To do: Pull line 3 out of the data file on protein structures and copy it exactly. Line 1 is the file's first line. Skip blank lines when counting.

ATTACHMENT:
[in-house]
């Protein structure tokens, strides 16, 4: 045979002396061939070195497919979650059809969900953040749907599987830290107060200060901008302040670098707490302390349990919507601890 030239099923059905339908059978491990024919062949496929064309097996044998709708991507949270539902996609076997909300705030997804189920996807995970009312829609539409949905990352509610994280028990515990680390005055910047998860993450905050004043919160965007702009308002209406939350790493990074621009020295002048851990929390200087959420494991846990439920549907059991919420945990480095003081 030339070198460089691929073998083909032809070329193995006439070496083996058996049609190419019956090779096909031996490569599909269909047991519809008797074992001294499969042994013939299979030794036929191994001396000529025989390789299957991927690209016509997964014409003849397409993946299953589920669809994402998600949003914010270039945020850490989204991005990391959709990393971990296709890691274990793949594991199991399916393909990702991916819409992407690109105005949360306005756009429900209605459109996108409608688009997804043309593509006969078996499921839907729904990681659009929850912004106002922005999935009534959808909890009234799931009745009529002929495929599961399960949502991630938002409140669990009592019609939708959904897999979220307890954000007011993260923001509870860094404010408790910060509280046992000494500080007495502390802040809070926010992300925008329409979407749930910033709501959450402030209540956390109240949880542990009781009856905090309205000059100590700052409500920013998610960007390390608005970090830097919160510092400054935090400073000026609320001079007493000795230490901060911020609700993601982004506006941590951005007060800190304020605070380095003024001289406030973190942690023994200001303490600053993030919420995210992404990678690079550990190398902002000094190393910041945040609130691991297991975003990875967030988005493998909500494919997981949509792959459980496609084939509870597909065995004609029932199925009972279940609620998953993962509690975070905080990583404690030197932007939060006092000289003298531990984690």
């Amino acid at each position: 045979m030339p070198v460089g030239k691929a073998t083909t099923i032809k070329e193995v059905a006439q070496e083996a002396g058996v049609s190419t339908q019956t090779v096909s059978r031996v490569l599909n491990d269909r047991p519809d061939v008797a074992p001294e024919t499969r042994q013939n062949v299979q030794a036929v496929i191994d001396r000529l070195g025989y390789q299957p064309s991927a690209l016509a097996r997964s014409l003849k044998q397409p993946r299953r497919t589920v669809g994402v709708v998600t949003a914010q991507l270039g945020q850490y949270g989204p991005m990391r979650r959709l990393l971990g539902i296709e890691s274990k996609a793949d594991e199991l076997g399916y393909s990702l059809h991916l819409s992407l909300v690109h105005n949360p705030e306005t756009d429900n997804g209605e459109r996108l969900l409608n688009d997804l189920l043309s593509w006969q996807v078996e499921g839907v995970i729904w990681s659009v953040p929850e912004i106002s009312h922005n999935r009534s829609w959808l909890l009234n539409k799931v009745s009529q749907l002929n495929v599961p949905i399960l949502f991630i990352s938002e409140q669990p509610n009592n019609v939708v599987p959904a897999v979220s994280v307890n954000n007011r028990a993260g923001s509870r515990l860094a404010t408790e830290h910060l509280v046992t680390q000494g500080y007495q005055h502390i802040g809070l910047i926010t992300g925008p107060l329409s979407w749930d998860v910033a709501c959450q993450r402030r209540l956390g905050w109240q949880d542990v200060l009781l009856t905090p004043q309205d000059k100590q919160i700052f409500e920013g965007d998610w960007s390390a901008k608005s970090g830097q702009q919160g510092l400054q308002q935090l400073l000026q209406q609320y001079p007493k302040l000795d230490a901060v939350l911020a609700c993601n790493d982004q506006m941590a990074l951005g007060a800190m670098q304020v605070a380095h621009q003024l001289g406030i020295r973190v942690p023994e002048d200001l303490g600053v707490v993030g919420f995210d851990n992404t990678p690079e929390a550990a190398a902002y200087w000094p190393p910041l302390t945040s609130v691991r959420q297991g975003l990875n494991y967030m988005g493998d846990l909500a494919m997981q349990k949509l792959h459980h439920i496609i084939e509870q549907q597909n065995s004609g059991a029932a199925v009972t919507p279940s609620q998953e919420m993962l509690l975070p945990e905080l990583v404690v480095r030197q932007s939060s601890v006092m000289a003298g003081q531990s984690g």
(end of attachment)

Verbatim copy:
């Amino acid at each position: 045979m030339p070198v460089g030239k691929a073998t083909t099923i032809k070329e193995v059905a006439q070496e083996a002396g058996v049609s190419t339908q019956t090779v096909s059978r031996v490569l599909n491990d269909r047991p519809d061939v008797a074992p001294e024919t499969r042994q013939n062949v299979q030794a036929v496929i191994d001396r000529l070195g025989y390789q299957p064309s991927a690209l016509a097996r997964s014409l003849k044998q397409p993946r299953r497919t589920v669809g994402v709708v998600t949003a914010q991507l270039g945020q850490y949270g989204p991005m990391r979650r959709l990393l971990g539902i296709e890691s274990k996609a793949d594991e199991l076997g399916y393909s990702l059809h991916l819409s992407l909300v690109h105005n949360p705030e306005t756009d429900n997804g209605e459109r996108l969900l409608n688009d997804l189920l043309s593509w006969q996807v078996e499921g839907v995970i729904w990681s659009v953040p929850e912004i106002s009312h922005n999935r009534s829609w959808l909890l009234n539409k799931v009745s009529q749907l002929n495929v599961p949905i399960l949502f991630i990352s938002e409140q669990p509610n009592n019609v939708v599987p959904a897999v979220s994280v307890n954000n007011r028990a993260g923001s509870r515990l860094a404010t408790e830290h910060l509280v046992t680390q000494g500080y007495q005055h502390i802040g809070l910047i926010t992300g925008p107060l329409s979407w749930d998860v910033a709501c959450q993450r402030r209540l956390g905050w109240q949880d542990v200060l009781l009856t905090p004043q309205d000059k100590q919160i700052f409500e920013g965007d998610w960007s390390a901008k608005s970090g830097q702009q919160g510092l400054q308002q935090l400073l000026q209406q609320y001079p007493k302040l000795d230490a901060v939350l911020a609700c993601n790493d982004q506006m941590a990074l951005g007060a800190m670098q304020v605070a380095h621009q003024l001289g406030i020295r973190v942690p023994e002048d200001l303490g600053v707490v993030g919420f995210d851990n992404t990678p690079e929390a550990a190398a902002y200087w000094p190393p910041l302390t945040s609130v691991r959420q297991g975003l990875n494991y967030m988005g493998d846990l909500a494919m997981q349990k949509l792959h459980h439920i496609i084939e509870q549907q597909n065995s004609g059991a029932a199925v009972t919507p279940s609620q998953e919420m993962l509690l975070p945990e905080l990583v404690v480095r030197q932007s939060s601890v006092m000289a003298g003081q531990s984690g």